Intel continues to push forward with its virtual reality technology in the sports world.
The tech giant today announced a partnership with the PGA Tour to live stream the action from The Players Championship this weekend — specifically, at the famous “Island Green” on hole 17.
The company’s “Intel True VR,” its new VR brand that builds off the acquisition of virtual reality startup Voke last year, will power the stream, available to users with Samsung Gear VR headsets and the new PGA Tour VR Live app throughout the 4-day tournament that kicks off Thursday. There will be three cameras — on the tee; on the walkway; and near the green — to shuffle between.
This is the first time the PGA Tour is putting on a live virtual reality production. It has tested VR technology for the past two years and demoed Intel’s True VR product at the Genesis Open in February.
In March, Intel livestreamed the NCAA men’s basketball tournament in virtual reality via a partnership with the NCAA and Turner. The company continues its push into the sports world; it established its Intel Sports Group this past fall, right around the Voke acquisition, and has continued building products and services with wearable computing, virtual reality, connected devices, and more that have application in the sports industry.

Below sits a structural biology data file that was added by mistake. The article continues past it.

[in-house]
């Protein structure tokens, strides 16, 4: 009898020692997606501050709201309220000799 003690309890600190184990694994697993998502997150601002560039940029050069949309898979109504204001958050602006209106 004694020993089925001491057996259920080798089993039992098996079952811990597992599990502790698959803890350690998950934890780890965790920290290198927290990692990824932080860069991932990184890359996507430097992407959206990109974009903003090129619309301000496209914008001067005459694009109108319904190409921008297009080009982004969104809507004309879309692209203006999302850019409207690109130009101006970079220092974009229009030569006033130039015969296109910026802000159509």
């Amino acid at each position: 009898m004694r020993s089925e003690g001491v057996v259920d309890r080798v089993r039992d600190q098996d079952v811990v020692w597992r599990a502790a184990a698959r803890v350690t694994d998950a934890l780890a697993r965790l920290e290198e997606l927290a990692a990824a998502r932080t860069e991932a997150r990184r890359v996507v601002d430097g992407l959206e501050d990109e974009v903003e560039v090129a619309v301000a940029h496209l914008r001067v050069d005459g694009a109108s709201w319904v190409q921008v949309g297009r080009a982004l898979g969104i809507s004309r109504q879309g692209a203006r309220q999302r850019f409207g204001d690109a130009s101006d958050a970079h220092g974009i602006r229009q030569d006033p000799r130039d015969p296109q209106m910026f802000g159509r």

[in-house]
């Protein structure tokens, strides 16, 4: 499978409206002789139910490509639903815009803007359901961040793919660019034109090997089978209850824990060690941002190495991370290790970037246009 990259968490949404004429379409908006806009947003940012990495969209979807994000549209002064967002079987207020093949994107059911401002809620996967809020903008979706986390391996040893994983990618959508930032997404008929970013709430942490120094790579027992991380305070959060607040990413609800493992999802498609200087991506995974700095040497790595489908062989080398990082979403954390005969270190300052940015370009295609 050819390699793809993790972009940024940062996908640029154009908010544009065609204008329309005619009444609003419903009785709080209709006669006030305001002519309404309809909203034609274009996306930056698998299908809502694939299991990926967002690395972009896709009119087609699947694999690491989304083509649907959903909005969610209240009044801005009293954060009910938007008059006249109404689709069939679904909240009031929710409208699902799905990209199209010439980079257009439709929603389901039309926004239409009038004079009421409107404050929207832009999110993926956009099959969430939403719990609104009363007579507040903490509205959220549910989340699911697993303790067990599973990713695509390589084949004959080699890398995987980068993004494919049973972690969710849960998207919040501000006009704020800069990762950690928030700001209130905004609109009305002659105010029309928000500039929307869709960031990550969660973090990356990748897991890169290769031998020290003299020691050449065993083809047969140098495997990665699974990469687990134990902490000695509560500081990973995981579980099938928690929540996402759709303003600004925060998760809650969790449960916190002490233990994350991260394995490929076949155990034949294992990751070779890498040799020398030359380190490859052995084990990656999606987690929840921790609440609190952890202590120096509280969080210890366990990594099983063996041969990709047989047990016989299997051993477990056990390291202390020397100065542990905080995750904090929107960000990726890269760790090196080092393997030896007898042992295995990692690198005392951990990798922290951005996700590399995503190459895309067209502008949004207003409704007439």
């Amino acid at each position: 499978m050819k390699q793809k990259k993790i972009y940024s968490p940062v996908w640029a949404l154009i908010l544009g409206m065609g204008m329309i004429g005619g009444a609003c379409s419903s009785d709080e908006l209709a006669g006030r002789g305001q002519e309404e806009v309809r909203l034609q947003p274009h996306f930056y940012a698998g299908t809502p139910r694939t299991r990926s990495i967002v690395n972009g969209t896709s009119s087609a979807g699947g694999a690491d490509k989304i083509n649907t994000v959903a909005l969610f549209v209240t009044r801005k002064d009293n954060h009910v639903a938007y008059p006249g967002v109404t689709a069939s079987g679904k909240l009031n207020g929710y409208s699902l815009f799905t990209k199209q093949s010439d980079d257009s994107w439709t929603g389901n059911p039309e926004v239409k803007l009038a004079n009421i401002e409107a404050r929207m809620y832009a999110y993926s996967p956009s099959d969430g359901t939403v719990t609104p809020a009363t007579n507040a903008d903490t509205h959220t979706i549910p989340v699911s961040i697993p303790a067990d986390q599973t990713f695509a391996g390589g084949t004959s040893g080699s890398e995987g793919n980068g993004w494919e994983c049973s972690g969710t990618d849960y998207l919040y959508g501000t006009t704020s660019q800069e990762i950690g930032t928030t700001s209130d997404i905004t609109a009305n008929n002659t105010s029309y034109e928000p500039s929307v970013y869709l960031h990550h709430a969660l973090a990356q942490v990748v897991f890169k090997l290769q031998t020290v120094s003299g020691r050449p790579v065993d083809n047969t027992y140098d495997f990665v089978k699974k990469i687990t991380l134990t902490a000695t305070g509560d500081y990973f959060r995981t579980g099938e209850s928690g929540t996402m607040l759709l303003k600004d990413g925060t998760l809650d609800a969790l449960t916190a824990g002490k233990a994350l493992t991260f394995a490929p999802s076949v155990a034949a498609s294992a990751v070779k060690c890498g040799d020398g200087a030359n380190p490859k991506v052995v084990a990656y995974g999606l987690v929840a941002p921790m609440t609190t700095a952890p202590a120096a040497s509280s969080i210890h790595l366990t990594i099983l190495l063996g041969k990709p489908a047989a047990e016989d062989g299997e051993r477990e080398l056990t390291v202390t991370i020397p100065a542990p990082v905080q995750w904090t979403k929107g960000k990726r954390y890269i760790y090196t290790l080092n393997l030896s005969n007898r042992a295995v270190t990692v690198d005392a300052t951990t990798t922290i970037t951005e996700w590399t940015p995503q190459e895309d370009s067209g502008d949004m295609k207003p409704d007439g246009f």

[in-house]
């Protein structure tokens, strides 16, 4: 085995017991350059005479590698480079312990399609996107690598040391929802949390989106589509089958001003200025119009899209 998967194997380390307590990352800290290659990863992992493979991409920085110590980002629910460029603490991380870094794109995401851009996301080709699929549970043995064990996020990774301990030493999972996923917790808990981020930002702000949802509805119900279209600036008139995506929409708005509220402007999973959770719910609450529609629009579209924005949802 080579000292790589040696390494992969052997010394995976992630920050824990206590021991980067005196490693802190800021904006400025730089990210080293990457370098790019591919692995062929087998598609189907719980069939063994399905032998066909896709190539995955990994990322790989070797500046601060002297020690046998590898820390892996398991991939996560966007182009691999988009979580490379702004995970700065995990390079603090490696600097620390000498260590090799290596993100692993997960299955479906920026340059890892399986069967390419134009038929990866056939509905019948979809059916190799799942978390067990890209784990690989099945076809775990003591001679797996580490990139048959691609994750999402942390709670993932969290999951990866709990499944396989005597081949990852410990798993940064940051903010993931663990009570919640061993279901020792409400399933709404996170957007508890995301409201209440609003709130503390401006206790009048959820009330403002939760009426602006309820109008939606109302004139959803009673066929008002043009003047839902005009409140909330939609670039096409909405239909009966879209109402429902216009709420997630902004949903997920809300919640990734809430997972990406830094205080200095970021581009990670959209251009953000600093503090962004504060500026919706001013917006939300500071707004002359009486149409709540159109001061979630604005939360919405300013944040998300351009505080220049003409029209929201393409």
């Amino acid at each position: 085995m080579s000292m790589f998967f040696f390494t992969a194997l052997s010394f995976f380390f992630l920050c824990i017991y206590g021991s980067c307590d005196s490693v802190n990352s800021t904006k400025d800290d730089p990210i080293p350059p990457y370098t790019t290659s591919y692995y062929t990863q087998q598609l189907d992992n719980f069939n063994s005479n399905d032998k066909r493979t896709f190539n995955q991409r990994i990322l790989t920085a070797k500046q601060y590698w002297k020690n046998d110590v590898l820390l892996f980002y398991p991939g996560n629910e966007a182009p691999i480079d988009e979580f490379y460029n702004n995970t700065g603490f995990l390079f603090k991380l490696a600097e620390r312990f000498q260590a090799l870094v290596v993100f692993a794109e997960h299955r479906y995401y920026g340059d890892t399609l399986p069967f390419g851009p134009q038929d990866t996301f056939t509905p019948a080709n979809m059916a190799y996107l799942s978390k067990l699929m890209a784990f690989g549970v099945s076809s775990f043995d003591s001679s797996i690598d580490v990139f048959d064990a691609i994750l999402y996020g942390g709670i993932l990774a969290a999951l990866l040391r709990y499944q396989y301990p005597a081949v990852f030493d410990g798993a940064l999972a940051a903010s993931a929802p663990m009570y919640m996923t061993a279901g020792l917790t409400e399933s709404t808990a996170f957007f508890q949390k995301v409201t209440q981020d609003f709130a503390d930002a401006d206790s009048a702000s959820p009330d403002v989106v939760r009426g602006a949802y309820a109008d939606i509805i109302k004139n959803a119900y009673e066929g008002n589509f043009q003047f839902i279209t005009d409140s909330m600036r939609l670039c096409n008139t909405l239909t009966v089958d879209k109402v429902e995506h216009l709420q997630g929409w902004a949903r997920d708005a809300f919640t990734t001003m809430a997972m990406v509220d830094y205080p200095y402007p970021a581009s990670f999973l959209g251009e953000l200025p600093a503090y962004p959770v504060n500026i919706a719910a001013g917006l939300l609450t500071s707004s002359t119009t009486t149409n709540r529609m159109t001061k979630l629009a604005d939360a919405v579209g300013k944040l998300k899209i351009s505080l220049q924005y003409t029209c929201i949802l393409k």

Twitter is also part of today’s announcement, as those without a VR headset will be able to watch a 360-degree video stream from the same perspective on hole 17 via the PGA Tour’s Twitter and Periscope account. This is the first time Twitter has distributed live 360-degree video during a major sports event.
Twitter previously partnered with the PGA Tour in January to live stream 70 hours of competition this season, which includes action from the first 60 to 90 minutes of PGA Tour Live’s coverage (pre-round analysis, interviews, range coverage, first two holes of each day’s PGA Tour Live “Marquee Groups”).
Twitter said today that it averages nearly 500,000 unique viewers on the PGA Tour stream each day, more than 70 percent of which are under 35 years old.
The company, which saw its stock rise after beating earnings expectations last week, continues to invest in live sports content despite the fact that it lost out to Amazon in April for the rights to stream Thursday Night Football NFL games next season. Amazon paid a reported $50 million to stream 10 games next season, five times as much as Twitter paid last year.